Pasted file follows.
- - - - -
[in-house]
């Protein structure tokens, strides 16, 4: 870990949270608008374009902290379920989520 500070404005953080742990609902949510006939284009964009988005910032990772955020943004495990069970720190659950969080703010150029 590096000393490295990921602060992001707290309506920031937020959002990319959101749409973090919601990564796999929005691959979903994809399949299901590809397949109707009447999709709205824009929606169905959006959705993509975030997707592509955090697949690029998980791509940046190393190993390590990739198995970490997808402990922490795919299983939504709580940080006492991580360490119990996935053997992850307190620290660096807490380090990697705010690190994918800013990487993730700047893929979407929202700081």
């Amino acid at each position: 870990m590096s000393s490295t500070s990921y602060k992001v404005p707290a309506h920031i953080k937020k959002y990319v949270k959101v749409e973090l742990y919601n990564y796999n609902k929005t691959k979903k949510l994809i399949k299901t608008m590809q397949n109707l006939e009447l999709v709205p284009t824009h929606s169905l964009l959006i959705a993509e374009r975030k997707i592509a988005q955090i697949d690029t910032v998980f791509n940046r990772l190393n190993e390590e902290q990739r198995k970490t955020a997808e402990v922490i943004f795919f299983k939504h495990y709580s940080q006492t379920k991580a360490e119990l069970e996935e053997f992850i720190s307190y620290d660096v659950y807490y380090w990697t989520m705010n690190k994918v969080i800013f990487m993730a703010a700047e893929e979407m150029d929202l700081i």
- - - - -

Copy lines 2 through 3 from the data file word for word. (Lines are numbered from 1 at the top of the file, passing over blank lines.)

């Protein structure tokens, strides 16, 4: 870990949270608008374009902290379920989520 500070404005953080742990609902949510006939284009964009988005910032990772955020943004495990069970720190659950969080703010150029 590096000393490295990921602060992001707290309506920031937020959002990319959101749409973090919601990564796999929005691959979903994809399949299901590809397949109707009447999709709205824009929606169905959006959705993509975030997707592509955090697949690029998980791509940046190393190993390590990739198995970490997808402990922490795919299983939504709580940080006492991580360490119990996935053997992850307190620290660096807490380090990697705010690190994918800013990487993730700047893929979407929202700081």
């Amino acid at each position: 870990m590096s000393s490295t500070s990921y602060k992001v404005p707290a309506h920031i953080k937020k959002y990319v949270k959101v749409e973090l742990y919601n990564y796999n609902k929005t691959k979903k949510l994809i399949k299901t608008m590809q397949n109707l006939e009447l999709v709205p284009t824009h929606s169905l964009l959006i959705a993509e374009r975030k997707i592509a988005q955090i697949d690029t910032v998980f791509n940046r990772l190393n190993e390590e902290q990739r198995k970490t955020a997808e402990v922490i943004f795919f299983k939504h495990y709580s940080q006492t379920k991580a360490e119990l069970e996935e053997f992850i720190s307190y620290d660096v659950y807490y380090w990697t989520m705010n690190k994918v969080i800013f990487m993730a703010a700047e893929e979407m150029d929202l700081i």